Randomized clinical trial of fluid restriction in colorectal surgery

Authors


Abstract

Background:

Perioperative fluid therapy can influence postoperative hospital stay and complications after elective colorectal surgery. This trial was designed to examine whether an extremely restricted perioperative fluid protocol would reduce hospital stay beyond the existing fast-track hospital time of 7 days after surgery.

Methods:

Patients were randomized to restricted or standard perioperative intravenous fluid regimens in a single-centre trial. Randomization was stratified for colonic, rectal, open and laparoscopic surgery. Patients were all treated within a fast-track protocol (careful preoperative preparation, optimal analgesia, early oral nutrition and early mobilization). The primary endpoint was length of postoperative hospital stay. The secondary endpoint was complications within 30 days.

Results:

Seventy-nine patients were randomized to restricted and 82 to standard fluid therapy. Patients in the restricted group received a median of 3050 ml fluid on the day of surgery compared with 5775 ml in the standard group (P < 0·001). There was no difference between groups in primary hospital stay (median 6·0 days in both groups; P = 0·194) or stay including readmission (median 6·0 days in both groups; P = 0·158). The proportion of patients with complications was significantly lower in the restricted group (31 of 79 versus 47 of 82; P = 0·027). Vasopressors were more often required in the restricted group (97 versus 80 per cent; P < 0·001).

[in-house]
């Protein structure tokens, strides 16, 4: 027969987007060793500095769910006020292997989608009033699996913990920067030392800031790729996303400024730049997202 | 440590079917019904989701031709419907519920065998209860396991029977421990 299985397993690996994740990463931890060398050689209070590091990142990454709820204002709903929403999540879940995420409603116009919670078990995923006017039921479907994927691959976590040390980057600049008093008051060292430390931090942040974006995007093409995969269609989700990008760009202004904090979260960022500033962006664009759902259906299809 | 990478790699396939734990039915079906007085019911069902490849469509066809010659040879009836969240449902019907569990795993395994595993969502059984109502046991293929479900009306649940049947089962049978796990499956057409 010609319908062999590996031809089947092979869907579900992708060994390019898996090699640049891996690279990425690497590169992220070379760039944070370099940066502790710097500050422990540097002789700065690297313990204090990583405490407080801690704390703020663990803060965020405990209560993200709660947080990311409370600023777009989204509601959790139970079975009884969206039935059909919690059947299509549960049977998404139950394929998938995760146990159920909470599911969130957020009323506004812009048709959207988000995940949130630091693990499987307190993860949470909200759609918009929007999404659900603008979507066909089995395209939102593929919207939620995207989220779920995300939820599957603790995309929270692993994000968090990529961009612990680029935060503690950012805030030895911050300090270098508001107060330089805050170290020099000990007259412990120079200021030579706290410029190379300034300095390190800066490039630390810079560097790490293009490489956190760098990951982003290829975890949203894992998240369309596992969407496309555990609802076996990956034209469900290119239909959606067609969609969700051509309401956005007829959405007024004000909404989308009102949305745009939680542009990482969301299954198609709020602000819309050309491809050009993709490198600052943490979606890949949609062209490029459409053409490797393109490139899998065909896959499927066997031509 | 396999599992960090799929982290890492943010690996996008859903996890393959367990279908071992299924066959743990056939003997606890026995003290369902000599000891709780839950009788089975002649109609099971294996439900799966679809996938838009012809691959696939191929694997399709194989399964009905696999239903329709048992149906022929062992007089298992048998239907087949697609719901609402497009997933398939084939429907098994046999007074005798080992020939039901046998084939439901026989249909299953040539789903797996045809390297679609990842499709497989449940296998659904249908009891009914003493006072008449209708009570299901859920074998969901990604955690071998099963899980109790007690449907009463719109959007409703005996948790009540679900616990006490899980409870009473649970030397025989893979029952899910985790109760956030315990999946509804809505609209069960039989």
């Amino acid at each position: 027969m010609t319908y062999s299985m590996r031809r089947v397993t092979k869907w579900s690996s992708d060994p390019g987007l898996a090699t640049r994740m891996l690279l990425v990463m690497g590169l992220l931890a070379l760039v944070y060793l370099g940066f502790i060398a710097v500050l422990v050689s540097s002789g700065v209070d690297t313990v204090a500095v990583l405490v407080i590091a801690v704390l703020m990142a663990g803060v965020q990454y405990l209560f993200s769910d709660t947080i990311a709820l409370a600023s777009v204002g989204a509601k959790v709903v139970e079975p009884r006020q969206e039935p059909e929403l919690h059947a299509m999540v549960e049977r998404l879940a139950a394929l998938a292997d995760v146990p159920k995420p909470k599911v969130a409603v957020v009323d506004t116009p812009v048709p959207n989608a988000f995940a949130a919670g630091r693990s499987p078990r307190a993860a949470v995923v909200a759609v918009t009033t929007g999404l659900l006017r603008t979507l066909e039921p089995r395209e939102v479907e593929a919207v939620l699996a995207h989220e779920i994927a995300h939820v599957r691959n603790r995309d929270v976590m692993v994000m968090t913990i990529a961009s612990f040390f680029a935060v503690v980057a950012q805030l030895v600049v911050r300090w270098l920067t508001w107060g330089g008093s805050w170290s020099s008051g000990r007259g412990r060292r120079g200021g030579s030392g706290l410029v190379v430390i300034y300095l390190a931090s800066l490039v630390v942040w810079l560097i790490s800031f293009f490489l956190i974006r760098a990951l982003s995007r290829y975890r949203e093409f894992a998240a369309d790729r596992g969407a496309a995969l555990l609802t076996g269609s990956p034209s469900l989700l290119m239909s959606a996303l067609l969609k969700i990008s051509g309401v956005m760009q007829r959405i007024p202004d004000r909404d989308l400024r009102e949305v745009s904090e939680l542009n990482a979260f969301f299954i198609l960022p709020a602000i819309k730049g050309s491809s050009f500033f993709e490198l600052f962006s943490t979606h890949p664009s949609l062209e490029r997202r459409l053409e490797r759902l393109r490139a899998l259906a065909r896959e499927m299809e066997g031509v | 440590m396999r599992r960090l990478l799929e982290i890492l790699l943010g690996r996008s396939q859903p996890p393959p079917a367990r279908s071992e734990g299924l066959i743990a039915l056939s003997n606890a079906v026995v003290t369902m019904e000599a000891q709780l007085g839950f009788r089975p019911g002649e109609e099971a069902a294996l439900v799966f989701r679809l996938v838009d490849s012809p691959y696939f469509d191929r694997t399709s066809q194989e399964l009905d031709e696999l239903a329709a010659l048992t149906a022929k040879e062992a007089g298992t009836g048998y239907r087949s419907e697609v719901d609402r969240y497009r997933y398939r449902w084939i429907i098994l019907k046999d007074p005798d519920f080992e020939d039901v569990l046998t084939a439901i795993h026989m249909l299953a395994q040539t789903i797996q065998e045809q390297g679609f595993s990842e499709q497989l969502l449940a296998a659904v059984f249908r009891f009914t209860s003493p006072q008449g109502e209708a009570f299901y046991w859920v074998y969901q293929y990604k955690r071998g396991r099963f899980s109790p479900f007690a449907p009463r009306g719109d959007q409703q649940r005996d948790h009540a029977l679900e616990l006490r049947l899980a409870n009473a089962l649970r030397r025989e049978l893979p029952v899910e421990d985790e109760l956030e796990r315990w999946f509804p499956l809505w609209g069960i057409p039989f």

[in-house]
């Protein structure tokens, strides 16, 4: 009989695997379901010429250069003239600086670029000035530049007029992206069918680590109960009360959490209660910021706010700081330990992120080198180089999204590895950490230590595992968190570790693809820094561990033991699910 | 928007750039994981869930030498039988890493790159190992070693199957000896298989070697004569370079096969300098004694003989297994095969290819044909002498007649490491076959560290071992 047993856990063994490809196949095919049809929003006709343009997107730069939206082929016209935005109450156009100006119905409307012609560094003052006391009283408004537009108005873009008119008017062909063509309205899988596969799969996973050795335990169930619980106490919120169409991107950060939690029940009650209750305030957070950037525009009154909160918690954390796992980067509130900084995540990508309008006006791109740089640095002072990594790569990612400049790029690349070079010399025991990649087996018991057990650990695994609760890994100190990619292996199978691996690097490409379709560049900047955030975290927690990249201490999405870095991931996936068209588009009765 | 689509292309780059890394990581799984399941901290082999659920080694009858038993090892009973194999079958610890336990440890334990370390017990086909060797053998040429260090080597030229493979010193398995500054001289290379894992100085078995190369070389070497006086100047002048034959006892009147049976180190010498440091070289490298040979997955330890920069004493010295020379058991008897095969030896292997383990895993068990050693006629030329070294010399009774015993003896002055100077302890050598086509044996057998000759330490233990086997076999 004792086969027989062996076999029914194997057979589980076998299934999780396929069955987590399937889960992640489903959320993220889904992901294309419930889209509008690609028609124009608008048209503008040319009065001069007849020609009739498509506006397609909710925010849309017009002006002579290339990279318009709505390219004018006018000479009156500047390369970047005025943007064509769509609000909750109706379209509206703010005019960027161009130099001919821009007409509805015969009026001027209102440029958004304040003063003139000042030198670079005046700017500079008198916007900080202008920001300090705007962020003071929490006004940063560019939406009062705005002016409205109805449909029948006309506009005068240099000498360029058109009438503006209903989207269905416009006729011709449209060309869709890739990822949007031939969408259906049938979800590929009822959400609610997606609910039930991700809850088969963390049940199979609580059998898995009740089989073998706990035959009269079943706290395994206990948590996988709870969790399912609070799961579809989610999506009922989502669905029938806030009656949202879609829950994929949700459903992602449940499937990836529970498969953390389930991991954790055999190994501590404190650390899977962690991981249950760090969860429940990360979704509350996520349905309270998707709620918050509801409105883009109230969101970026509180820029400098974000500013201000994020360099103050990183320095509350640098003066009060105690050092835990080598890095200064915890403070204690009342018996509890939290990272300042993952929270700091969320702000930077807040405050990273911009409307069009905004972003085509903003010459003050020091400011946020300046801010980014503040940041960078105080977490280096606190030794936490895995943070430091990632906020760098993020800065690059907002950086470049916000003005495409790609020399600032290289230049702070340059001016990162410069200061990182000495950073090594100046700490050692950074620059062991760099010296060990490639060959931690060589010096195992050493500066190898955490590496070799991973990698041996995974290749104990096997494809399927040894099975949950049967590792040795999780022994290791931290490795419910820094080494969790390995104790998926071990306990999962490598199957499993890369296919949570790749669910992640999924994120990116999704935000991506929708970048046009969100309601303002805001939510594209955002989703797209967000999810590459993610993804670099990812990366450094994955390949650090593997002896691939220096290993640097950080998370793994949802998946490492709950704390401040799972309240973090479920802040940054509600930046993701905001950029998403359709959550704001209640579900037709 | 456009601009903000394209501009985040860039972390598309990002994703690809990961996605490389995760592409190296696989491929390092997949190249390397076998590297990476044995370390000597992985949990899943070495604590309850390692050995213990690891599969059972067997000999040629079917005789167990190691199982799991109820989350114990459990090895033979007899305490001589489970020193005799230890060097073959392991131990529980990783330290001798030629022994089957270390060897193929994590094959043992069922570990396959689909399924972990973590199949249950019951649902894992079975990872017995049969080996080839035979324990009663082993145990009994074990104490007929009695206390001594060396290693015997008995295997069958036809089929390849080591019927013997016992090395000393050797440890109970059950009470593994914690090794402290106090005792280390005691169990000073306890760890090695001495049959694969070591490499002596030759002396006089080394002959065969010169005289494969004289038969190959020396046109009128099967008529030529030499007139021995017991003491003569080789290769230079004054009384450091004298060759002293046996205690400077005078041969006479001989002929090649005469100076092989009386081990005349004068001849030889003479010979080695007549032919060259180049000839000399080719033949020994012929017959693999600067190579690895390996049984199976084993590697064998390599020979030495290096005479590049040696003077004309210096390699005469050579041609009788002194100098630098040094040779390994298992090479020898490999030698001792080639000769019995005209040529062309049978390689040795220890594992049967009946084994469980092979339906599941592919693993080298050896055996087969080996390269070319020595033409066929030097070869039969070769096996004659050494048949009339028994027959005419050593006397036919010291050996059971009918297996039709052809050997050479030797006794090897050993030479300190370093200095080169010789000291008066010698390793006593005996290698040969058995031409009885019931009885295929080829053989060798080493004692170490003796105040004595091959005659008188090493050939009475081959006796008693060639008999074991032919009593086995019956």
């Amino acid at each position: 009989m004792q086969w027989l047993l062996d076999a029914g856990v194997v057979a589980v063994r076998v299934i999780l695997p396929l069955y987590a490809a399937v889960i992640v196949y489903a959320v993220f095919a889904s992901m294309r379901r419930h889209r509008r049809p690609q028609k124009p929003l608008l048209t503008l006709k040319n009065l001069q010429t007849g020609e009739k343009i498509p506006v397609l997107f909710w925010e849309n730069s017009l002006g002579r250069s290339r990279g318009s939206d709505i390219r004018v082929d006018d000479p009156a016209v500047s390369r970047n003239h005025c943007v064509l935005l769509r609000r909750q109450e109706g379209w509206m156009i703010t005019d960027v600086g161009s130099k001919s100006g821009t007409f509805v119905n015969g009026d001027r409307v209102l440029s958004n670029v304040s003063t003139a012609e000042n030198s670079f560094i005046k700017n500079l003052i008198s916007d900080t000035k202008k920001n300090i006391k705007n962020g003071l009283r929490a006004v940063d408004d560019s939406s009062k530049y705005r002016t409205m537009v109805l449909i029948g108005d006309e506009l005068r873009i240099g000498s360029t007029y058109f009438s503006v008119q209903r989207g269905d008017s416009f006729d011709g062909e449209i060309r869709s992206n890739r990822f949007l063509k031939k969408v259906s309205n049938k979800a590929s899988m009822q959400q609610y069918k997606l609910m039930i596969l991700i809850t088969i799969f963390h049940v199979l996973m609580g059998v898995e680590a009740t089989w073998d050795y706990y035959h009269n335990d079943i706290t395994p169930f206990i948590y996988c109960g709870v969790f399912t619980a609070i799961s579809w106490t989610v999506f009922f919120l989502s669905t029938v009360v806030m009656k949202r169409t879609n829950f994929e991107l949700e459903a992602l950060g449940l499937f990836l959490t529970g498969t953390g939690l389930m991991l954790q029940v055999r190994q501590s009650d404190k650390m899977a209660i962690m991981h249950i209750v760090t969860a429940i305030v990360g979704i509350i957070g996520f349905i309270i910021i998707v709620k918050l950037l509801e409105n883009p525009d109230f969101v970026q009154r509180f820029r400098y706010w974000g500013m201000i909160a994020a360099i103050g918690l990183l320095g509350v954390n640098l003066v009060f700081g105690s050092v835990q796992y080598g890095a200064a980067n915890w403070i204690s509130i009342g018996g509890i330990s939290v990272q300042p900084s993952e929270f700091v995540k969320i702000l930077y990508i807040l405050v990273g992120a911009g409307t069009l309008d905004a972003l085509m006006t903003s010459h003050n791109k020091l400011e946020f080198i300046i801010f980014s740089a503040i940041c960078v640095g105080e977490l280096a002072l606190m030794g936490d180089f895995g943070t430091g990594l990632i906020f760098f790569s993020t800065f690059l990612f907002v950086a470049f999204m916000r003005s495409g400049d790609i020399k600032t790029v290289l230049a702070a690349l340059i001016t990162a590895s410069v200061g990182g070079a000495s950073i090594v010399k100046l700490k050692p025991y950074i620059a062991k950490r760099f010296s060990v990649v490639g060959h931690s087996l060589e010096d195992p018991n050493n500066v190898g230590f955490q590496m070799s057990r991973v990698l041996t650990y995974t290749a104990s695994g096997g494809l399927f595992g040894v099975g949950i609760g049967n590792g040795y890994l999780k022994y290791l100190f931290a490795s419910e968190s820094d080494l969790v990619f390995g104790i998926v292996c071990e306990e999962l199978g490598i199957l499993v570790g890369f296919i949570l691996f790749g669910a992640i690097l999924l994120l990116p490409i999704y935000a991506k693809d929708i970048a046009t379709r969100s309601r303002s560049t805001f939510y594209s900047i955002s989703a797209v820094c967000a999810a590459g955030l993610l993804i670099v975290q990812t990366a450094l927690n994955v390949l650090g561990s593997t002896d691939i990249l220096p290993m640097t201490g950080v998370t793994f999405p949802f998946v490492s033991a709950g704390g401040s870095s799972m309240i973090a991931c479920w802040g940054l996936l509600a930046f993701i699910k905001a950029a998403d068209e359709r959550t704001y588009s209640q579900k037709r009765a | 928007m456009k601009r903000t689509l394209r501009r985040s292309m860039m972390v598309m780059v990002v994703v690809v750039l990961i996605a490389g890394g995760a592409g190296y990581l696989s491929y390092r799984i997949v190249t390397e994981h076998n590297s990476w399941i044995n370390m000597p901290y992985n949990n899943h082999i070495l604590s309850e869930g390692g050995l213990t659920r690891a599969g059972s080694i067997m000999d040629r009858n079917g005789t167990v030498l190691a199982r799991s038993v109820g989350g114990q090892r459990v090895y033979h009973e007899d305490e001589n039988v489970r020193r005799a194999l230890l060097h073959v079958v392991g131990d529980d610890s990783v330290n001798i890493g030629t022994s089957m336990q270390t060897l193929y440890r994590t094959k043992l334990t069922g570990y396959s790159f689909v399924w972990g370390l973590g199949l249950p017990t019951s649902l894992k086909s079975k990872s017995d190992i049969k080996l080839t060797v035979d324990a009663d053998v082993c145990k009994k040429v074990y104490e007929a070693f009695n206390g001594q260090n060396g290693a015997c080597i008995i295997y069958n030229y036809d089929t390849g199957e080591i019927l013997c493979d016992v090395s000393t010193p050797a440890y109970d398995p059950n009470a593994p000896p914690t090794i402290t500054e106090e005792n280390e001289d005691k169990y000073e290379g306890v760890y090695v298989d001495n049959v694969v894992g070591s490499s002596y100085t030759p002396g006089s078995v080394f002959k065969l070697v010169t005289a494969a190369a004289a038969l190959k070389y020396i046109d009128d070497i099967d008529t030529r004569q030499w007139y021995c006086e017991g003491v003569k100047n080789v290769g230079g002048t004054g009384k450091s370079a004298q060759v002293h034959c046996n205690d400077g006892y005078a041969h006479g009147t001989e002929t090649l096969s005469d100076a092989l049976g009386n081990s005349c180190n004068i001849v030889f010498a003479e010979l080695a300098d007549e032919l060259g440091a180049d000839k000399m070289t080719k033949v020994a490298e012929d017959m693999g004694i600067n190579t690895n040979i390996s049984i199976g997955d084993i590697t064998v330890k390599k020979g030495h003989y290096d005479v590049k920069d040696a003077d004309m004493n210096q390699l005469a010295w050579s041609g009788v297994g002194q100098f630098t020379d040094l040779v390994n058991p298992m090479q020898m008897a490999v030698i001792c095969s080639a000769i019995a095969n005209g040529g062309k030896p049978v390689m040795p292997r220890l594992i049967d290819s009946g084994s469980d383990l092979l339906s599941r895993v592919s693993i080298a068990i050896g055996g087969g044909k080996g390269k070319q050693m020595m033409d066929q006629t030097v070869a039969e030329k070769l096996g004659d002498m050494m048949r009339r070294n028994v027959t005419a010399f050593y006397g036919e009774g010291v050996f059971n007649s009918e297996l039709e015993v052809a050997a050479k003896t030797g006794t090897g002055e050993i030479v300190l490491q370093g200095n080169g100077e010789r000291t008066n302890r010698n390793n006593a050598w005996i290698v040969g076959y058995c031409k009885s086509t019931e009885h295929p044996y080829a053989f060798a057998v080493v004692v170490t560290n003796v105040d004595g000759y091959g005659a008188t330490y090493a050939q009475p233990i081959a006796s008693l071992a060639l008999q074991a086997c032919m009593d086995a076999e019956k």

Conclusion:

Restricted perioperative intravenous fluid administration does not reduce length of stay in a fast-track protocol. Copyright © 2011 British Journal of Surgery Society Ltd. Published by John Wiley & Sons, Ltd.

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